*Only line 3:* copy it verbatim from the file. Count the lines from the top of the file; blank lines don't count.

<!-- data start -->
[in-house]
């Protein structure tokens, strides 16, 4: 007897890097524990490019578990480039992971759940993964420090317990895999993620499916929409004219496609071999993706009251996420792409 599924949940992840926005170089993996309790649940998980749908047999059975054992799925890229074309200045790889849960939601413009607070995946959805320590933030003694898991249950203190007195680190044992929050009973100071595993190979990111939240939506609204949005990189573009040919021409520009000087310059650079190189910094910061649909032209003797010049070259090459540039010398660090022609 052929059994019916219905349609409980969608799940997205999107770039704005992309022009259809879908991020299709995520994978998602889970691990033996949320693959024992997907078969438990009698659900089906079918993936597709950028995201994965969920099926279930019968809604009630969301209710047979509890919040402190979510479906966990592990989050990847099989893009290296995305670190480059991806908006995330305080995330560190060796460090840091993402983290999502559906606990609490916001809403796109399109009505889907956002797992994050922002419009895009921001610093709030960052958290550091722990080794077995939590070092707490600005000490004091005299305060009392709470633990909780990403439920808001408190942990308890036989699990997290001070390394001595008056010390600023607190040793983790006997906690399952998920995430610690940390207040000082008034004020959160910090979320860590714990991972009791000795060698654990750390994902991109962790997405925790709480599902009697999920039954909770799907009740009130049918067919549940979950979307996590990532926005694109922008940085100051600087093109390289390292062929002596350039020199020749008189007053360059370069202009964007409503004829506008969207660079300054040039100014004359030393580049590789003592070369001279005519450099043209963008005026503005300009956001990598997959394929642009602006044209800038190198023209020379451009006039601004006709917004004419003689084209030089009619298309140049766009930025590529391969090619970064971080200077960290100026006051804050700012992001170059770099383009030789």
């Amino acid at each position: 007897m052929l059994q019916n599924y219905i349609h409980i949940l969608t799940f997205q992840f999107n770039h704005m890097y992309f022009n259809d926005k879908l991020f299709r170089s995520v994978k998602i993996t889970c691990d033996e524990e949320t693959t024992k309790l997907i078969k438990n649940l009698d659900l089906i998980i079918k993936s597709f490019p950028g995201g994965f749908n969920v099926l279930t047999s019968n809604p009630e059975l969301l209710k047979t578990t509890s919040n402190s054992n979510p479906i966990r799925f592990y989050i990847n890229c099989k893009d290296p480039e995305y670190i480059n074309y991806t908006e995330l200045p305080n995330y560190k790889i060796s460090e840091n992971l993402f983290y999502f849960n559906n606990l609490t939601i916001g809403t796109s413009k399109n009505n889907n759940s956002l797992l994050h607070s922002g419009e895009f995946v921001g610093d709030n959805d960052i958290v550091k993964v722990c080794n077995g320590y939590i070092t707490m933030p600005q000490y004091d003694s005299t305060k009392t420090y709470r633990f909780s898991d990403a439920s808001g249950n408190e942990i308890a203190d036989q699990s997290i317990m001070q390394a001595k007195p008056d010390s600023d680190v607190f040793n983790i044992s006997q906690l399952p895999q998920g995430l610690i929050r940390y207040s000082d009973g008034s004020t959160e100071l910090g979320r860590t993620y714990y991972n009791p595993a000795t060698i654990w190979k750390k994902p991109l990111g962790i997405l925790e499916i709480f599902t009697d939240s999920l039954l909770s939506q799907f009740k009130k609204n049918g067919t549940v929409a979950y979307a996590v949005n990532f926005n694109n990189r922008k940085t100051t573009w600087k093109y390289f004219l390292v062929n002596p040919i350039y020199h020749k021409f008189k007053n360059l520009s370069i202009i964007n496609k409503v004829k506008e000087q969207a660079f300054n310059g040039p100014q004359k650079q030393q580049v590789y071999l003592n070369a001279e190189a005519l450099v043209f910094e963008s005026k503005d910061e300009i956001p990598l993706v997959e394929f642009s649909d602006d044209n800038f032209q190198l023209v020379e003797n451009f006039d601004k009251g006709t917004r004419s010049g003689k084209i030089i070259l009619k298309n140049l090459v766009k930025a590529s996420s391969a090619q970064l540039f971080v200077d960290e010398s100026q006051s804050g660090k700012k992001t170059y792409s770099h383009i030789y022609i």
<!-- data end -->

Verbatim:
């Amino acid at each position: 007897m052929l059994q019916n599924y219905i349609h409980i949940l969608t799940f997205q992840f999107n770039h704005m890097y992309f022009n259809d926005k879908l991020f299709r170089s995520v994978k998602i993996t889970c691990d033996e524990e949320t693959t024992k309790l997907i078969k438990n649940l009698d659900l089906i998980i079918k993936s597709f490019p950028g995201g994965f749908n969920v099926l279930t047999s019968n809604p009630e059975l969301l209710k047979t578990t509890s919040n402190s054992n979510p479906i966990r799925f592990y989050i990847n890229c099989k893009d290296p480039e995305y670190i480059n074309y991806t908006e995330l200045p305080n995330y560190k790889i060796s460090e840091n992971l993402f983290y999502f849960n559906n606990l609490t939601i916001g809403t796109s413009k399109n009505n889907n759940s956002l797992l994050h607070s922002g419009e895009f995946v921001g610093d709030n959805d960052i958290v550091k993964v722990c080794n077995g320590y939590i070092t707490m933030p600005q000490y004091d003694s005299t305060k009392t420090y709470r633990f909780s898991d990403a439920s808001g249950n408190e942990i308890a203190d036989q699990s997290i317990m001070q390394a001595k007195p008056d010390s600023d680190v607190f040793n983790i044992s006997q906690l399952p895999q998920g995430l610690i929050r940390y207040s000082d009973g008034s004020t959160e100071l910090g979320r860590t993620y714990y991972n009791p595993a000795t060698i654990w190979k750390k994902p991109l990111g962790i997405l925790e499916i709480f599902t009697d939240s999920l039954l909770s939506q799907f009740k009130k609204n049918g067919t549940v929409a979950y979307a996590v949005n990532f926005n694109n990189r922008k940085t100051t573009w600087k093109y390289f004219l390292v062929n002596p040919i350039y020199h020749k021409f008189k007053n360059l520009s370069i202009i964007n496609k409503v004829k506008e000087q969207a660079f300054n310059g040039p100014q004359k650079q030393q580049v590789y071999l003592n070369a001279e190189a005519l450099v043209f910094e963008s005026k503005d910061e300009i956001p990598l993706v997959e394929f642009s649909d602006d044209n800038f032209q190198l023209v020379e003797n451009f006039d601004k009251g006709t917004r004419s010049g003689k084209i030089i070259l009619k298309n140049l090459v766009k930025a590529s996420s391969a090619q970064l540039f971080v200077d960290e010398s100026q006051s804050g660090k700012k992001t170059y792409s770099h383009i030789y022609i």